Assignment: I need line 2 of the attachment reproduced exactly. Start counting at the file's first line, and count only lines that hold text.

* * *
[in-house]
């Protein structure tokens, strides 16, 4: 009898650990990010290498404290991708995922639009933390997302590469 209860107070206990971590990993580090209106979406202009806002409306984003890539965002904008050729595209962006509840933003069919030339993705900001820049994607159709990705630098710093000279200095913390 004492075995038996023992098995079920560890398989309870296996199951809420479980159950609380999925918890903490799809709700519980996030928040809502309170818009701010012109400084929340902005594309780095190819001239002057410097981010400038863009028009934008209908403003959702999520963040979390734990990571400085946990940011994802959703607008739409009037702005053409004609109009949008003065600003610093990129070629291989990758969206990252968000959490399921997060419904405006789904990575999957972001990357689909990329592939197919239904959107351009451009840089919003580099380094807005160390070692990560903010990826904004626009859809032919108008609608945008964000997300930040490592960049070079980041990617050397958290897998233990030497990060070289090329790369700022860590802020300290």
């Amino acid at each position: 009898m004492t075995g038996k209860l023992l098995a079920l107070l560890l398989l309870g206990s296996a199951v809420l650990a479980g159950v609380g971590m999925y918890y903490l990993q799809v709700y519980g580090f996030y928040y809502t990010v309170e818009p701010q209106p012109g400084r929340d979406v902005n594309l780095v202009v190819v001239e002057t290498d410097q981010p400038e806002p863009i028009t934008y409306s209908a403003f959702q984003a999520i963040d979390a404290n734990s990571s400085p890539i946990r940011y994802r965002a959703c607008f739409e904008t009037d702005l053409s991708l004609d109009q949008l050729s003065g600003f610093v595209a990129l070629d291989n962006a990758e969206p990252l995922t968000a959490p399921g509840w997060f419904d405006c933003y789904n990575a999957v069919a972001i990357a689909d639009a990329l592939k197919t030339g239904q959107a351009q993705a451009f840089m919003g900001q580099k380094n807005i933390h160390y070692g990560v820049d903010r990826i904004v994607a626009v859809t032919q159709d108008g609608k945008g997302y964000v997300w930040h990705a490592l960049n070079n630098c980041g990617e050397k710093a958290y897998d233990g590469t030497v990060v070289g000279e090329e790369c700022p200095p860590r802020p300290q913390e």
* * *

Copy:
């Protein structure tokens, strides 16, 4: 009898650990990010290498404290991708995922639009933390997302590469 209860107070206990971590990993580090209106979406202009806002409306984003890539965002904008050729595209962006509840933003069919030339993705900001820049994607159709990705630098710093000279200095913390 004492075995038996023992098995079920560890398989309870296996199951809420479980159950609380999925918890903490799809709700519980996030928040809502309170818009701010012109400084929340902005594309780095190819001239002057410097981010400038863009028009934008209908403003959702999520963040979390734990990571400085946990940011994802959703607008739409009037702005053409004609109009949008003065600003610093990129070629291989990758969206990252968000959490399921997060419904405006789904990575999957972001990357689909990329592939197919239904959107351009451009840089919003580099380094807005160390070692990560903010990826904004626009859809032919108008609608945008964000997300930040490592960049070079980041990617050397958290897998233990030497990060070289090329790369700022860590802020300290």